Recent high-profile beauty M&A deals, coupled with current economic uncertainty, have brought renewed interest in the “lipstick index.” Leonard Lauder, the former chairman of Estee Lauder, coined the term during the 2001 recession upon seeing the rise in lipstick sales, which, in his mind, “indicated that women facing an uncertain environment turn to beauty products as an affordable indulgence while they cut back on more-expensive items,” such as Gucci handbags or Chanel garments.
The lipstick index was heavily cited during the Great Recession in the mid-2000s in light of a rise in beauty sales, and now, there are signs that the global beauty industry may once again prove resilient in the face of economic uncertainty and market volatility, with nailcare products, for instance, being among some of the most heavily sought-after COVID-19 era beauty-related products, following double digit growth.
The global beauty industry – which was worth around $532 billion prior to the onset of COVID-19 and is expected to be worth $805 billion by the end of 2024, according to Euromonitor data – has demonstrated recession-resilience with continued growth, driven largely by digitalization, social media, and increasing demand from emerging economies. Investors are taking note — beauty deals offer attractive opportunities in growing companies with potential to generate significant margins at scale. (Private equity accounted for 47 percent of beauty M&A deals in 2019).
However, the beauty market has changed rapidly in recent years and the key issues in acquisition/investment deals have evolved. Brand and other intellectual property rights are still important, but in an era of digitalization, premiumization and product authenticity, celebrity and social media endorsements, and more direct customer engagement, companies and their legal teams must take a fresh approach to the drivers of value in beauty deals.
Recent Deals Highlight Importance of Celebrity, Social Media
One striking element in recent deals in this space: famous founders. Many M&A deals have targeted the next generation of beauty success stories by going after the rapidly changing face of the beauty industry, where the impact of social media has exploded and the power of YouTube and Instagram influencers has proved transformative. Coty, Inc.’s 2019 purchase of a controlling stake in Kylie Jenner’s cosmetics company for $600 million is one key example of this.
Potentially seeking to double-down on famed brands, Coty, Inc. is reportedly eyeing a deal with Jenner’s sister Kim Kardashian and her beauty brand KKW.
Others in the space, such as Instagram makeup artist-turned-beauty mogul Huda Kattan, for instance, have been able to secure significant valuations for their businesses in large part due to the traction they garner as a result of their sizable (and oftentimes, heavily devoted) social followings.
Trade Secrets & Due Diligence
Investing in an industry that has always been underpinned by brand value now requires an even more sophisticated strategy towards protecting market share. Many beauty brands do not own the often generic or unprotectable formulas used in their products, and instead, rely on exclusive manufacturing agreements to prohibit the manufacturer from making a competitive product or formula for anyone else. The robustness of these agreements can be critical to protecting innovative products, and also safeguarding brand reputation, particularly amid growing demand for ethical production and sustainable ingredient sourcing.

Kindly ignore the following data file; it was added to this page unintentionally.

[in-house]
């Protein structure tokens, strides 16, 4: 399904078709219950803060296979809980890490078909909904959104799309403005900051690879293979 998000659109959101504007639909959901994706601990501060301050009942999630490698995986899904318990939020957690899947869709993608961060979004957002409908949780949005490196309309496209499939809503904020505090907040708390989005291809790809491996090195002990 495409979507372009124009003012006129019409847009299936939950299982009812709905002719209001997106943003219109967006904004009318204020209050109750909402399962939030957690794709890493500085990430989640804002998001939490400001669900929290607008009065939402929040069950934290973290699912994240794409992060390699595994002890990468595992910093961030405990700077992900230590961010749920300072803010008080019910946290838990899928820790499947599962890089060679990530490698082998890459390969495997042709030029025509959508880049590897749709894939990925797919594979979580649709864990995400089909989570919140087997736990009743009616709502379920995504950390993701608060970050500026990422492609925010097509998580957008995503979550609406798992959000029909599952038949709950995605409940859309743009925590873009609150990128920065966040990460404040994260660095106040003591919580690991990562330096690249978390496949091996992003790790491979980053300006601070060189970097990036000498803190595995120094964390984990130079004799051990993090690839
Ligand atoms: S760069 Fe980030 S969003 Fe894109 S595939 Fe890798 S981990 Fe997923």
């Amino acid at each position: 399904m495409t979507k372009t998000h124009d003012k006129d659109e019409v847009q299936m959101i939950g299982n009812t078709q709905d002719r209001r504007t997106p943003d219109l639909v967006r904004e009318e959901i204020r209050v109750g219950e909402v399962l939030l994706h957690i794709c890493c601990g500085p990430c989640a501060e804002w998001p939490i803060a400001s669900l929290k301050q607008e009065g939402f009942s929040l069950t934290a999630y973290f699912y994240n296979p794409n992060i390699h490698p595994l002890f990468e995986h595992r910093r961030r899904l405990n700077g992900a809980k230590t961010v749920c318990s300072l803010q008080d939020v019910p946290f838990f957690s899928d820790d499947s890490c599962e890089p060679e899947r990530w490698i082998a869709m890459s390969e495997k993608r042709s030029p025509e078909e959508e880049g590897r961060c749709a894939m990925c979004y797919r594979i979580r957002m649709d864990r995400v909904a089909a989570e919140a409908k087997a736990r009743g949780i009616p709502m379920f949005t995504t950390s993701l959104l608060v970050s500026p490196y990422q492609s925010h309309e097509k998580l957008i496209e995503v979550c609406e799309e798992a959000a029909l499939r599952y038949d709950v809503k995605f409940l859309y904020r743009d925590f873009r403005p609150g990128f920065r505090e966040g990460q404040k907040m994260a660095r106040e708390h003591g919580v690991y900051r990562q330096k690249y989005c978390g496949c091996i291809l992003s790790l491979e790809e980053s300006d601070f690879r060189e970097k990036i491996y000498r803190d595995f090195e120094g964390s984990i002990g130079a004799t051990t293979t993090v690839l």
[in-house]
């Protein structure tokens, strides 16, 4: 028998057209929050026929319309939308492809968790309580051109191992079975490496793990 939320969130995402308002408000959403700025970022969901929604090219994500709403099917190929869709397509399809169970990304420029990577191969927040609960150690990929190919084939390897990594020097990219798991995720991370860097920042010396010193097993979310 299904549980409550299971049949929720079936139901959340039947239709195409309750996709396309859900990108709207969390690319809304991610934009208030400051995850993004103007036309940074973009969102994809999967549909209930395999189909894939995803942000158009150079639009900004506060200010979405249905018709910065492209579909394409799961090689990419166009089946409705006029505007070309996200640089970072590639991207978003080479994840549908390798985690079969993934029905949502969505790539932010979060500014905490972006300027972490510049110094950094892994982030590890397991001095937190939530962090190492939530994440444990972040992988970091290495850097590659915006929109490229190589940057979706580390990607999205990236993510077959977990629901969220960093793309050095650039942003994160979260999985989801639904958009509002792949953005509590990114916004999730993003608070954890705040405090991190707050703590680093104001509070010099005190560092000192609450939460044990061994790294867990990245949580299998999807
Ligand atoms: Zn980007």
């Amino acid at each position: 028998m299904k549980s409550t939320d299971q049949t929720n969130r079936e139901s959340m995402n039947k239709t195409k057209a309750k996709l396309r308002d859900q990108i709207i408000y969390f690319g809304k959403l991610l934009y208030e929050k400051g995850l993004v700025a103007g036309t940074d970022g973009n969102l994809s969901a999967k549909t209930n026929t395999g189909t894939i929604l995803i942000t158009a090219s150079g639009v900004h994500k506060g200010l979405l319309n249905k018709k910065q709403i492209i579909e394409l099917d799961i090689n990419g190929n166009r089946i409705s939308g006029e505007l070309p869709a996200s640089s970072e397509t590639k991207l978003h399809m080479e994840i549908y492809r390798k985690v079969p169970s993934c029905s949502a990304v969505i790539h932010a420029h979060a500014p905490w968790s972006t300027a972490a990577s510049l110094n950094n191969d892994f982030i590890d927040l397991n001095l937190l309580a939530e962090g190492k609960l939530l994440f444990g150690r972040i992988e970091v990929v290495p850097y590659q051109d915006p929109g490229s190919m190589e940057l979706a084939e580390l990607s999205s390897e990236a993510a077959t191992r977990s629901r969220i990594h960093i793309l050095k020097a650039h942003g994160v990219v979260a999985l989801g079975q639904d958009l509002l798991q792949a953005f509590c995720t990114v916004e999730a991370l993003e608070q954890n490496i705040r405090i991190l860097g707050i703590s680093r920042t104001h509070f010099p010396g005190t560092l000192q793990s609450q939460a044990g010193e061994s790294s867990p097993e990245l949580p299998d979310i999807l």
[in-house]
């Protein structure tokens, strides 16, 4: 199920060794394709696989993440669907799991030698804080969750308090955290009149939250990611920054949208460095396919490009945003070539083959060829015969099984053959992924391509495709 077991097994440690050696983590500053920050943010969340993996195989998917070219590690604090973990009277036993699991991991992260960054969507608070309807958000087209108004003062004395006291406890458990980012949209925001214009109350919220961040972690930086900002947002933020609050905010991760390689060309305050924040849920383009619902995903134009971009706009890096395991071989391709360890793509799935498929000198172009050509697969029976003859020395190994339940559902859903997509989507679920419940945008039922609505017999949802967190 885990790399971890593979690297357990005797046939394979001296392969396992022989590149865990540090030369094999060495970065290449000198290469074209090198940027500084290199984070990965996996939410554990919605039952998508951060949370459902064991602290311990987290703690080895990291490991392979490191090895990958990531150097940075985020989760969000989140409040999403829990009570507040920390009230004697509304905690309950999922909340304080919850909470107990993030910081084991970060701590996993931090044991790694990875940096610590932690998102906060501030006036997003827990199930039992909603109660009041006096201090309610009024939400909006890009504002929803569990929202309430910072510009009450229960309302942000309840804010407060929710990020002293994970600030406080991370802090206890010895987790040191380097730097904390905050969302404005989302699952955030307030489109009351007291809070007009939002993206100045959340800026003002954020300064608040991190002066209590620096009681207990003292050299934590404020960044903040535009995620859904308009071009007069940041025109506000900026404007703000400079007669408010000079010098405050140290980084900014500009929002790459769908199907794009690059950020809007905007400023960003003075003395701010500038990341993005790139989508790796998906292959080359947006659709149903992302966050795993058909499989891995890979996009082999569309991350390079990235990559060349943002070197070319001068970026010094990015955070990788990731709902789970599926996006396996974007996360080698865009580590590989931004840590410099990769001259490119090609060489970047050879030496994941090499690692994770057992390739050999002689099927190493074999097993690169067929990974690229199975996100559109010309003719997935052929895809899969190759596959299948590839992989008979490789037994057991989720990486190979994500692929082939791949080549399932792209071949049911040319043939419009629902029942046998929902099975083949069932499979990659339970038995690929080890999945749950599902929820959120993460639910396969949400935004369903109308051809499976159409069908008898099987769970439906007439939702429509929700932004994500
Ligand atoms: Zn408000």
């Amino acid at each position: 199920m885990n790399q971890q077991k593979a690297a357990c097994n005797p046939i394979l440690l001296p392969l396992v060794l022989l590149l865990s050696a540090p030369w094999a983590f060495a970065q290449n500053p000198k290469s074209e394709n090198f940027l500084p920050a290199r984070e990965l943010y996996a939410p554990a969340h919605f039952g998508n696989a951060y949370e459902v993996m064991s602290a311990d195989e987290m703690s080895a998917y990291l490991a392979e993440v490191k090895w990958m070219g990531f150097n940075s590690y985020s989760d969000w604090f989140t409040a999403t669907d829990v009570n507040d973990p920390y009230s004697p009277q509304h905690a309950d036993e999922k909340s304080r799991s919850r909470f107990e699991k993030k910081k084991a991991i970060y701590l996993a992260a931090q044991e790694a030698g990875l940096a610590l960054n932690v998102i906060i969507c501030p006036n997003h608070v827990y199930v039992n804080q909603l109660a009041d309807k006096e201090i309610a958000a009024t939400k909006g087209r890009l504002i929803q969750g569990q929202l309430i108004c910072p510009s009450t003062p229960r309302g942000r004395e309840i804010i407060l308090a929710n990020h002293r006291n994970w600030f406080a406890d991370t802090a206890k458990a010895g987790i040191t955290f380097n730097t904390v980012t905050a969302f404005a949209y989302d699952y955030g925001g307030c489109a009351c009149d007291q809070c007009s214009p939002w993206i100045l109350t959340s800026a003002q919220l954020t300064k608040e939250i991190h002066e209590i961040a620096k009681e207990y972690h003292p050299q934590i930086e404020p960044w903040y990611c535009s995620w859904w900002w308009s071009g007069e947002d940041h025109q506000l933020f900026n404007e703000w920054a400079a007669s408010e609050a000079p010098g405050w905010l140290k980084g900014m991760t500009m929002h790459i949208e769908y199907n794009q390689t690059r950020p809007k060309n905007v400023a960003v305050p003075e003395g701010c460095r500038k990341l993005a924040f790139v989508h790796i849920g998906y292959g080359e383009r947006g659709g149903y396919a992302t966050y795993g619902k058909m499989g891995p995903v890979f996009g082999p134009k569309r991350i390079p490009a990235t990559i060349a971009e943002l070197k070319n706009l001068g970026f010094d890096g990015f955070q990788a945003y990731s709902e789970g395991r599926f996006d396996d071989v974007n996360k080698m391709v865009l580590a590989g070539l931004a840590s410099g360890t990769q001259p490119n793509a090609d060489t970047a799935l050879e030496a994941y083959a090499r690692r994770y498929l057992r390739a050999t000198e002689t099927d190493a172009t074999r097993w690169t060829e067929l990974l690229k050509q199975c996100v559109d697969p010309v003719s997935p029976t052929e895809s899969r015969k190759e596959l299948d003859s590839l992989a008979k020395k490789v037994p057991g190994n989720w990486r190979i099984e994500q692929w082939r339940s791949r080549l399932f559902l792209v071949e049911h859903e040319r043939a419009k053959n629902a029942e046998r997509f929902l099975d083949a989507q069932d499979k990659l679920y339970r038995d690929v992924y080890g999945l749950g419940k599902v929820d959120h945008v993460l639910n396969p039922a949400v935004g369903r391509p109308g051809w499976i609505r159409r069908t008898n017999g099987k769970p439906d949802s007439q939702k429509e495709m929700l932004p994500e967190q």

Many beauty companies (and beyond) are now digitally native, which means that in addition to the products, themselves, it is not uncommon for a brand’s marketing strategy to exist exclusively online, using celebrity and blogger endorsements. This means that while conducting traditional diligence – such as ensuring that intellectual property rights, including trademarks and in some cases, patents, are appropriately protected – is still important, firms should conduct digital due diligence on marketing communications to confirm control of key names and social media accounts, and the role of any individual influencer in driving value.
This should include a deep dive into previous media campaigns and the individual brand founders and affiliated influencers, themselves, and any previous incidents that could impact consumer opinion about a product, campaign, or the brand as a whole.
In many deals, maintaining a strong working relationship with the individual behind the brand (regardless of the ownership breakdown that follows from the merger or buyout) is critical, so a solid legal backdrop around restrictive covenants, as well as name and image licensing rights is vital. Kylie Cosmetics is arguably a lot less valuable without Kylie (and her 181 million Instagram followers), after all.
Scientific & Technological Developments
Beauty brands are also leveraging scientific developments and using emerging technologies, including artificial intelligence and augmented reality, as well as existing digital communication technologies to create personalized and customized services and products. L’Oréal’s recent launch of augmented reality lenses for Snapʼs desktop app allows customers to virtually try on looks from its brands. Shiseido’s “Optune” is employing the Internet of Things and science to connect devices and apps to analyze skin condition, temperature, humidity, and sleep data etc. to choose the best product mix. These developments mean that data protection and software ownership, issues not typically associated with beauty deals, are now increasingly relevant.
In our view, deal teams must remain alert to developments — maximizing new beauty opportunities will require more than just lipstick to engage customers and remain appealing in this competitive market.
David Walker is an M&A lawyer at Latham & Watkins. Laura Kichenside is an associate in the Corporate Department of Latham & Watkins. (Edits/additions courtesy of TFL)